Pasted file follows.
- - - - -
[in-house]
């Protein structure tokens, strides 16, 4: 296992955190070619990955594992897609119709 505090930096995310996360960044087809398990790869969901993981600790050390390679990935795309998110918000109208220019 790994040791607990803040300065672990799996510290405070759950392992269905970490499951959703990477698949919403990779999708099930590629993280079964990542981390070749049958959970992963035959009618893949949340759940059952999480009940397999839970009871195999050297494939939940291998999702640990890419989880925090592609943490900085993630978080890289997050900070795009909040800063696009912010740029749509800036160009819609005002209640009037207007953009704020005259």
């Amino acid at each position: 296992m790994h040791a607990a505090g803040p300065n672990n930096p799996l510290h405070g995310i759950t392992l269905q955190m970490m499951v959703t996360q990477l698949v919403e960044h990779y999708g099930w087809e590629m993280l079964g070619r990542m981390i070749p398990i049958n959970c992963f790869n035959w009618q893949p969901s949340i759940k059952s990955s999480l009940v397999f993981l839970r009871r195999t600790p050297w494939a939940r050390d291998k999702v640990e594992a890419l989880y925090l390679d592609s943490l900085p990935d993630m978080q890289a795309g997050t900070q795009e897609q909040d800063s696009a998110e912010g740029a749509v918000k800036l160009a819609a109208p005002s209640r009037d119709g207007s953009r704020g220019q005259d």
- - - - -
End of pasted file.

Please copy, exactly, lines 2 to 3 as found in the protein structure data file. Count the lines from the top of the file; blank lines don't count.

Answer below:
């Protein structure tokens, strides 16, 4: 296992955190070619990955594992897609119709 505090930096995310996360960044087809398990790869969901993981600790050390390679990935795309998110918000109208220019 790994040791607990803040300065672990799996510290405070759950392992269905970490499951959703990477698949919403990779999708099930590629993280079964990542981390070749049958959970992963035959009618893949949340759940059952999480009940397999839970009871195999050297494939939940291998999702640990890419989880925090592609943490900085993630978080890289997050900070795009909040800063696009912010740029749509800036160009819609005002209640009037207007953009704020005259």
């Amino acid at each position: 296992m790994h040791a607990a505090g803040p300065n672990n930096p799996l510290h405070g995310i759950t392992l269905q955190m970490m499951v959703t996360q990477l698949v919403e960044h990779y999708g099930w087809e590629m993280l079964g070619r990542m981390i070749p398990i049958n959970c992963f790869n035959w009618q893949p969901s949340i759940k059952s990955s999480l009940v397999f993981l839970r009871r195999t600790p050297w494939a939940r050390d291998k999702v640990e594992a890419l989880y925090l390679d592609s943490l900085p990935d993630m978080q890289a795309g997050t900070q795009e897609q909040d800063s696009a998110e912010g740029a749509v918000k800036l160009a819609a109208p005002s209640r009037d119709g207007s953009r704020g220019q005259d």